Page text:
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Taoist Temple in Cebu City

Photo credit: dbgg1979 / Foter / CC BY
Taoist Temple in Cebu City
  • (interesting)
  • Moderate
  • Free
  • 1 hour or less
  • 1 1

Aside from offering scenic views of Cebu, the Taoist Temple showcases architecture with Chinese and Taoist influences

Beverly Hills Subdivision, Cebu City
Wear appropriate clothing. Although some areas are restricted and photography is not allowed inside the temples and prayer rooms, you will be able to get great pictures in the unrestricted areas. Enter through the upper gate and exit to the lower gate to skip the flight of stairs.

The Taoist Temple in Cebu is one of the temples open to both followers and non-followers of Taoism. As it stands on a hill 300 meters above sea level, the temple offers panoramic views of the city. On a clear day, one can see the nearby islands namely Mactan and Bohol.

 

Built in 1972 by several members of the local Chinese community, the temple complex area holds various prayer halls, landscaped grounds and tranquil walkways where one can enjoy scenic views of the metro which is 6 kilometers away.

 

The distinct and colorful architecture and artwork of the temple have mainly Chinese influences. At one of the entrances is a small replica of the Great Wall of China.

 

Sculptures of phoenixes, dragons and other celestial creatures found in Taoist mythologies are located all over the complex. One of the most popular sculptures is the massive dragon sculpture beside the replica of the Great Wall.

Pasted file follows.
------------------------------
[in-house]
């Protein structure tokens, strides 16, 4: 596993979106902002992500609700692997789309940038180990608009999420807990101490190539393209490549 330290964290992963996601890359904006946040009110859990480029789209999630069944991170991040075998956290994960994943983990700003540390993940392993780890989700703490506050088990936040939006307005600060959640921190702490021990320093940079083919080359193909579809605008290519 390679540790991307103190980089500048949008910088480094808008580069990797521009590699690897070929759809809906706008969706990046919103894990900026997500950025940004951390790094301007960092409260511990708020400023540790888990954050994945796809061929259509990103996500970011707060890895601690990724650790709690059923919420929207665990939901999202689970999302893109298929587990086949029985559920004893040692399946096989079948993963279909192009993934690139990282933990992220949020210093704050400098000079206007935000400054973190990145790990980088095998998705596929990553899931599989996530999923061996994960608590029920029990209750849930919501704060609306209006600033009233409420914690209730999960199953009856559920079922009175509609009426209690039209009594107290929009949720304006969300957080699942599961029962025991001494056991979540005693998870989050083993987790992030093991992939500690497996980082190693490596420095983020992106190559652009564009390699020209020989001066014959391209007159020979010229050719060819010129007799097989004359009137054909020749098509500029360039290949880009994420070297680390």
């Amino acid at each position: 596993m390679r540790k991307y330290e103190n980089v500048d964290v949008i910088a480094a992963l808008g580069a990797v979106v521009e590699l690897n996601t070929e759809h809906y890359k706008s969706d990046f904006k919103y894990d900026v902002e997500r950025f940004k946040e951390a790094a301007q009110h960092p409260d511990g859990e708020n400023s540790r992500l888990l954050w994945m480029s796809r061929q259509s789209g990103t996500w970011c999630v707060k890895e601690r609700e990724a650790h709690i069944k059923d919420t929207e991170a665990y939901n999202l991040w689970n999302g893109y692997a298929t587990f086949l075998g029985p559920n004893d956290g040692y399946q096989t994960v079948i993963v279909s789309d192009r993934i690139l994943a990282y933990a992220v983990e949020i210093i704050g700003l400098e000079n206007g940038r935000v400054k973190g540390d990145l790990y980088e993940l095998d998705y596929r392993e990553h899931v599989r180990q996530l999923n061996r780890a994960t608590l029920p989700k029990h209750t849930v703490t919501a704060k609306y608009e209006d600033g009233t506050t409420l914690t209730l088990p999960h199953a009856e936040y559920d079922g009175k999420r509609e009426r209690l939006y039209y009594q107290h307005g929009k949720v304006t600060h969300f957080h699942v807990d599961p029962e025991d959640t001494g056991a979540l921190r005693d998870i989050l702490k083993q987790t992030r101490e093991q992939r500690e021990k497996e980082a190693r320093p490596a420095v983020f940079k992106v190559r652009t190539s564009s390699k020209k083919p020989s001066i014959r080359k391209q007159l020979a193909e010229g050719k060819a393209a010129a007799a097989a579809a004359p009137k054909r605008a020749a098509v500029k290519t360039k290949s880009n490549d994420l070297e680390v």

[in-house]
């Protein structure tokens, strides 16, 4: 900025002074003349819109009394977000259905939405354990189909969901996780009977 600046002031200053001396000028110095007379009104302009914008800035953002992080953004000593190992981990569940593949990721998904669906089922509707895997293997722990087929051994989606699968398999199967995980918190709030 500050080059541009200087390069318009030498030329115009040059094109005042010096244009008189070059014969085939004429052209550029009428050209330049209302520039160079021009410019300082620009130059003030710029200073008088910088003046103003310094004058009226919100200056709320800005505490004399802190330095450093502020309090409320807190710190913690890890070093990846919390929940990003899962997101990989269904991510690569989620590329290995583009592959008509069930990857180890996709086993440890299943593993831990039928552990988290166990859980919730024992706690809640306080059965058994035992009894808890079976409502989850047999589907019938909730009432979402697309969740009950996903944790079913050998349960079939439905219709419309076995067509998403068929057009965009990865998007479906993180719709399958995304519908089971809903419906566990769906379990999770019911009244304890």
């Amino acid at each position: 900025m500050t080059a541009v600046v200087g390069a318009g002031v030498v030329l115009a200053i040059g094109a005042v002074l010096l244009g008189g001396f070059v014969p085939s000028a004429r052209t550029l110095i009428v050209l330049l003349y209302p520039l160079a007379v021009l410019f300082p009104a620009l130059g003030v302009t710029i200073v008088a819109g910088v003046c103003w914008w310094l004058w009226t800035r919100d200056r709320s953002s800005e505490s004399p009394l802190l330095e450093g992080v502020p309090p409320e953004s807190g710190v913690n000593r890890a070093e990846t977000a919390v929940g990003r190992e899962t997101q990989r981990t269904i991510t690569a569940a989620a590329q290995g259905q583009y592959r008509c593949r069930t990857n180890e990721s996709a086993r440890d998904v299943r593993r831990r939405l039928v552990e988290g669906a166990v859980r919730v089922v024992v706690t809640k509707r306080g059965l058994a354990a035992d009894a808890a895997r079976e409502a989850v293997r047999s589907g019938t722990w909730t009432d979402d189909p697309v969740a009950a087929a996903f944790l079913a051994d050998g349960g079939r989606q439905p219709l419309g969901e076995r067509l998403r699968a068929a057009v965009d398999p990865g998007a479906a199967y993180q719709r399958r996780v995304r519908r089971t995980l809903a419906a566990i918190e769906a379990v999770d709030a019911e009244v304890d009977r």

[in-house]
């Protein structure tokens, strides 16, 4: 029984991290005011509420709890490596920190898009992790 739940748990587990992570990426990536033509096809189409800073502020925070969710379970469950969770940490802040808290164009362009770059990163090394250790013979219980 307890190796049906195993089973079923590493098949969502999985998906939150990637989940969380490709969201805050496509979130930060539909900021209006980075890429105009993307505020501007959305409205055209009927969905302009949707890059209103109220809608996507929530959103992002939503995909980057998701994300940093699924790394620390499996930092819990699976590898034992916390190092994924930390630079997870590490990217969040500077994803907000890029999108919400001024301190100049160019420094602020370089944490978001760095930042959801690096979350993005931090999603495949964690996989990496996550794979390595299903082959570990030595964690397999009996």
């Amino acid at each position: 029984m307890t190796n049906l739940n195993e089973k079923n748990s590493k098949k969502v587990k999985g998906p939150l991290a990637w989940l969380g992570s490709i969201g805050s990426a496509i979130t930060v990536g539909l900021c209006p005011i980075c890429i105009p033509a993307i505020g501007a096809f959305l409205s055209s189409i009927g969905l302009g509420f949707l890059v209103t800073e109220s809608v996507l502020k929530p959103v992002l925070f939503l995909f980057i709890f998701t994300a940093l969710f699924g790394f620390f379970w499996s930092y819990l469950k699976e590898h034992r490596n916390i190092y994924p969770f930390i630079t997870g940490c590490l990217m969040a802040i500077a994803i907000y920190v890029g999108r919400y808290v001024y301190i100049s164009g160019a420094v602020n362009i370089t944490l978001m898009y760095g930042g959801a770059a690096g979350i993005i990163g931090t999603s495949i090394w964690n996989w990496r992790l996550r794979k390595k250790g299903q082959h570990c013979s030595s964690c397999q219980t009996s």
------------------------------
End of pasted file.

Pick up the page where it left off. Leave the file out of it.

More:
Going up to the temple entails climbing a significant amount of steps. Some argue the number of steps totals 99 steps while others claim it is 81 steps to represent the 81 chapters of the main Taoist scripture called Dao De Jing, which was written by the founder of Taoism, the Chinese philosopher Lao-Tzu.

 

Taoist devotees climb up the stairs as part of a ritual during Wednesdays and Sundays. They light joss sticks and ask the monks to read their fortune.

 

Another ritual devotees undergo has the purpose of granting their wish. It entails washing hands, entering the prayer hall with bare feet, and throwing a couple of wooden blocks.

 

If the blocks show a certain design by falling face up, it means the devotee can ask the monk for a wish. Not all wishes are granted though, because the ritual allows the devotee the chance to ask the monk, not that the monk will grant their wish. When meeting without success, some devotees return another time for another attempt.

 

On the ninth day of the ninth month of the lunar calendar, thousands of devotees come to the temple to say prayers for good luck, prosperity and longevity.

 

Inside the complex, there is also a library, a wishing well and a souvenir shop that sells handmade statues and jewellery.



Opening hours

8:00 - 17:00

How to get there

A cab is the most direct way to get there as the temple is located inside a residential subdivision.

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